your gun shoots well. Example: I've got a Ruger M77 30-06. It shoots
    most 180's into 2"-3" at 100 yds. Sprays every 150 i've tried in it all over the
    paper. Shoots 165's into 1.5" all day long. In THAT gun, I shoot 165's!:)
     
  15. johnboy

    johnboy Hillsboro Member

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    Out to 200 yds anything is fine (just about) 250+ is where you should pay some attention to ft lbs energy, Ballistic coefficients applied to the animal being hunted. I will always try to get closer but am confident at longer ranges . I will not shoot if I feel I cannot make the shot...just not worth it to me. But...a broadside shot is doable with just about any bullet if you can get it just behind the shoulder.....
     
  16. ZX10Aviator

    ZX10Aviator N. Bham Member

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    We shoot 140gr barnes out of our 7mm mags with handloads. Farthest kill so far is just over 500yds. Lots of kills at 300yds. They are fast and flat.
     
  17. gehrheart

    gehrheart fidalgo island Well-Known Member

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    WOW, does that work? :D I once ran into a hunter around Tillamook years ago hunting deer (not even Elk) with a .460 Weatherby.:eek::eek:

    He couldn't believe I was using a little .257.

    I left with the assumption he has mastered the shoot and gut at the same time.
     
  18. thebriarman

    thebriarman CO New Member

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    Depending on the size of the deer, 150-165 for medium, and 180 for large. For the smaller deer, you can always use a lighter load. My favorite round is a light loaded 165 BT. Good luck!!
     
  19. Spitpatch

    Spitpatch Forest Grove, Oregon Well-Known Member

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    In the .30-06 for deer, I would always choose a bullet in the 150g range (given that one can be found that is accurate in the rifle).

    Heavier bullets (such as 180-220g) may not expand as quickly, and deliver the fast kill realized from a lighter, faster expanding bullet. Save them for the elk and the moose.

    If I knew I was on a trip for heavy muley bucks, I might consider a 165, or rather opt for a 150g premium controlled expansion bullet like a Nosler Partition. This would give me the improved trajectory over the heavier bullets, and yet punch through heavy bone if needed.

    It is not that a 180 or 220 won't do a good job of killing a deer. It's just that they aren't at all necessary, and a fast expanding 150 (such as the incredibly accurate Nosler Ballistic Tip) has always for me delivered that "lightning fast" kill, on the spot: expanding violently in the chest, and delivering nearly all of its energy within the animal.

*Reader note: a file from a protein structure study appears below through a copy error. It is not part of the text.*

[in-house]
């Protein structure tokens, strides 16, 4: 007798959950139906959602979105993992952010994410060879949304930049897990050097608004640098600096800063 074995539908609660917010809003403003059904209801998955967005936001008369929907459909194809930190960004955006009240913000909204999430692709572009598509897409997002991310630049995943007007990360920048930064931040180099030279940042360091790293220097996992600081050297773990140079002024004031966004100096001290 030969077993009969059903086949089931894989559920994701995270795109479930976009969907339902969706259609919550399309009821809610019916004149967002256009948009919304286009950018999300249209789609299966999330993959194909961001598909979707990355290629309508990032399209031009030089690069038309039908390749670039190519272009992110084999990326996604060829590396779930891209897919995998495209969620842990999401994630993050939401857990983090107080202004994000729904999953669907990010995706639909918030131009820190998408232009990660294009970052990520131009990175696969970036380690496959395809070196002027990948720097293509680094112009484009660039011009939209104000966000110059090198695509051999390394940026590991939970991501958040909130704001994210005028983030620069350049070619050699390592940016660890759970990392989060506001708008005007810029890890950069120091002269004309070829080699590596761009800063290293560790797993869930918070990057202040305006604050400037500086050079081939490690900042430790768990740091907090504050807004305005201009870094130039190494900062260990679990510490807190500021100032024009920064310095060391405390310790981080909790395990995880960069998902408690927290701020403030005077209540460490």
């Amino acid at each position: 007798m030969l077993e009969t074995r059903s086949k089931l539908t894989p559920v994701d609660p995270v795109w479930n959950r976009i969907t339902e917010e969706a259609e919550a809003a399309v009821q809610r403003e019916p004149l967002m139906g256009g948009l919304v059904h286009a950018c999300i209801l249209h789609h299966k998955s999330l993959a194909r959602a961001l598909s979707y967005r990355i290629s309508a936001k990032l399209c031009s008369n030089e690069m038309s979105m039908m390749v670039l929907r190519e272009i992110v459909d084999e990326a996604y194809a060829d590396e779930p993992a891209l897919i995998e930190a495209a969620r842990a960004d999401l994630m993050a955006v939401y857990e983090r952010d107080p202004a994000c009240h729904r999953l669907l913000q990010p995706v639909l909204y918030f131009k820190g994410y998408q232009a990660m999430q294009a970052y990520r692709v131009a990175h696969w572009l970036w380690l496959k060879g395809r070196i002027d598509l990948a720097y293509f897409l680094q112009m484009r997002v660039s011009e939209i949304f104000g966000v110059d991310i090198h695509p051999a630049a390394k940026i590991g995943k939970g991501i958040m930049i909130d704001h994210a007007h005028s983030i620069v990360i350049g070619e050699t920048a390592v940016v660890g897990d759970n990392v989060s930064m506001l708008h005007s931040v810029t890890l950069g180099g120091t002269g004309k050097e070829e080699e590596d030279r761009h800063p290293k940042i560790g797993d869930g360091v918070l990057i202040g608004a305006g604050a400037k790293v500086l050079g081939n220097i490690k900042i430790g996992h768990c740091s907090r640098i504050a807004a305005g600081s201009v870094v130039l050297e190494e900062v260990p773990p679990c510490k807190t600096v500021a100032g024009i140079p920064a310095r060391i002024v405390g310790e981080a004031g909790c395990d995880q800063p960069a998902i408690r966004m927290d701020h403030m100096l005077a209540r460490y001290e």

I take issue with the stipulation that trajectories are similar: a 150g, tossed out at 3000 fps (max velocity in Nosler book) will arrive at 400 yards, 9.8" below point of aim (sighted with 200yard zero). A 180g at max 2800fps will arrive there 12.4" low. (2.6" difference--significant within the same caliber).

    I grant that this is a worst-case scenario, and I am not in the habit of frequently launching bullets at deer at 400 yards, but for somebody who thinks this is a good idea, an error in hold could result in a miss, or worse: a wounded animal. The 150 would give you almost 3 inches of insurance.

    Finally, anybody spending any time at all with a .30-06 will soon know without a doubt that the bigger bullets kick noticeably more. It is a fact that we ALL shoot lighter recoiling guns better. One more reason to go with the 150.
     
  20. Spitpatch

    Spitpatch Forest Grove, Oregon Well-Known Member

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    In the .30-06 for deer, I would always choose a bullet in the 150g range (given that one can be found that is accurate in the rifle).

    Heavier bullets (such as 180-220g) may not expand as quickly, and deliver the fast kill realized from a lighter, faster expanding bullet. Save them for the elk and the moose.

    If I knew I was on a trip for heavy muley bucks, I might consider a 165, or rather opt for a 150g premium controlled expansion bullet like a Nosler Partition. This would give me the improved trajectory over the heavier bullets, and yet punch through heavy bone if needed.

    It is not that a 180 or 220 won't do a good job of killing a deer. It's just that they aren't at all necessary, and a fast expanding 150 (such as the incredibly accurate Nosler Ballistic Tip) has always for me delivered that "lightning fast" kill, on the spot: expanding violently in the chest, and delivering nearly all of its energy within the animal.

    I take issue with the stipulation that trajectories are similar: a 150g, tossed out at 3000 fps (max velocity in Nosler book) will arrive at 400 yards, 9.8" below point of aim (sighted with 200yard zero). A 180g at max 2800fps will arrive there 12.4" low. (2.6" difference--significant within the same caliber).

    I grant that this is a worst-case scenario, and I am not in the habit of frequently launching bullets at deer at 400 yards, but for somebody who thinks this is a good idea, an error in hold could result in a miss, or worse: a wounded animal. The 150 would give you almost 3 inches of insurance.

    Finally, anybody spending any time at all with a .30-06 will soon know without a doubt that the bigger bullets kick noticeably more. It is a fact that we ALL shoot lighter recoiling guns better. One more reason to go with the 150.